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AD STARS 2019: What Exactly is TikTok, And Why It’s High Time We Talked About It

BUSAN, SOUTH KOREA – Day two at AD STARS 2019, one of Asia’s most revered advertising festivals, Steven Zhang who heads the brand partnerships for TikTok in Korea, Russia, and Middle East took the stage and talked about their platform: what it is, who are the people using it, and why it’s become such a success. The mobile app, after all, has been downloaded more than 800 million times across the globe.

Zachary Lim, a senior copywriter for Wunderman Thompson Philippines sat down and painted a picture of just how successful TikTok is, and shared with adobo magazine his musings during the panel:

A young man yells “Reeeee!” as he lands bare-butt first onto his phone. Mirrored images of a cat split in a three by three grid to dances to “Mr. Sandman”. A squeaky toy chicken sings a cover of “Havana”.


This is the lawless land of TikTok.

The app was unleashed on September 2016, and the growth of its user base hasn’t slowed down since. YouTube is already littered with TikTok compilation videos. Teenagers already quote notable TikToks as in jokes among friends. It’s less about whether or not the TikTok train will leave the station but more of us catching up with it.

TikTok content has reached almost radioactive levels of influence. The 15-second video limit has pushed people to make content that are easy to remember, replicate, and riff on. Quippish content and off-kilter humor has nestled its way into the heart of the internet.

This is the product of a land without rules; where kids without leashes are taking the platform and running with it. The app has given them a new lease on creativity. As a safe space for internet meme culture to thrive, far away from the judging eyes of parents and authority figures, the app has turned into a petri dish of random imagery, dance trends, and challenges.

With options for duets, video stitching, AR games, filters, hell even hand recognition, TikTok is definitely sitting among the top of the tech game. But what really sets it apart is a surprisingly robust editing interface complete with options for transitions, variable timing, filters and music. All those options packed into a simple single-screen UI that is Playskool easy to use, and can bring results that are some of the most entertaining stuff we’ve seen in a while. Because of its ease of use, TikTok may very well be the world’s intro course to editing with effects much like what Instagram, Snapseed, and VSCO did for creative literacy in photographs.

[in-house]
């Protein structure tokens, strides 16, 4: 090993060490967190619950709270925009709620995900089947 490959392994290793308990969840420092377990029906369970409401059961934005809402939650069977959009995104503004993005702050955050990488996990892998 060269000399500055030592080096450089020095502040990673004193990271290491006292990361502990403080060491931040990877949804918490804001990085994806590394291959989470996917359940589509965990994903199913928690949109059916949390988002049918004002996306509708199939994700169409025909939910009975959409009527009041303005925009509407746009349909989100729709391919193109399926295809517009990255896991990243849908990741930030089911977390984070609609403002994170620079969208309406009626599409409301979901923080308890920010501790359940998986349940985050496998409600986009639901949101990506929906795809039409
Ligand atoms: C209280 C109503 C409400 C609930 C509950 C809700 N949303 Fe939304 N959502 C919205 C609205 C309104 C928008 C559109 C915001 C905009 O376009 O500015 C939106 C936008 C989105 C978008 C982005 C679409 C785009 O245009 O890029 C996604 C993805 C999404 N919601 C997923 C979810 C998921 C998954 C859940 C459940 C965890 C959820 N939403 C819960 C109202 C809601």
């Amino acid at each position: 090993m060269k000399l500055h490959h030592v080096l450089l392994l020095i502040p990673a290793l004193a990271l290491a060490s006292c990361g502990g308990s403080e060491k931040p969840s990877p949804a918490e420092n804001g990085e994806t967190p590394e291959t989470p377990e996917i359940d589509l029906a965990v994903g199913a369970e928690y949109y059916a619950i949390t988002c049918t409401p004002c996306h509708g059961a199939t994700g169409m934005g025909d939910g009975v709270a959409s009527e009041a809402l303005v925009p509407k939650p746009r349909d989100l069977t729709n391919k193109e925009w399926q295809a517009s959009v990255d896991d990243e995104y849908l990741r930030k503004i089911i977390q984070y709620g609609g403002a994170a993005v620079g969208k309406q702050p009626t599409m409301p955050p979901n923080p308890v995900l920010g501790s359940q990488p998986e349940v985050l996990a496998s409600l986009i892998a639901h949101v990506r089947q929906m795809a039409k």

Unlike IG where the apps are still attached to an image-driven persona of the person, TikTok users seems to be obsessed on creation more than image. TikTok is possibly the only platform that can boast that 40% of their user base is creators.

Pushing the app is a strong belief in diversity. While TikTok may be for street dances in Japan and Korea, dance videos are much more traditional and festive in the middle east. Each local office is poised to learning about the local culture and what makes it tick.

Things may seem that they’re about to peak with the app but with plans for more branded content, work with influencers, and even more plans for localization across the world, this may very well be just the beginning of TikTok’s playbook. With userbases in the solid millions all across the world, why haven’t we been talking about TikTok?

About the Author

Zach Lim is a senior copywriter at Wunderman Thompson. His friends call him Zach but online he’s ayyypapi. He frequents the dark corners of the internet feeding on abstractionist memes and weird shit from Japan.

Partner with adobo Magazine

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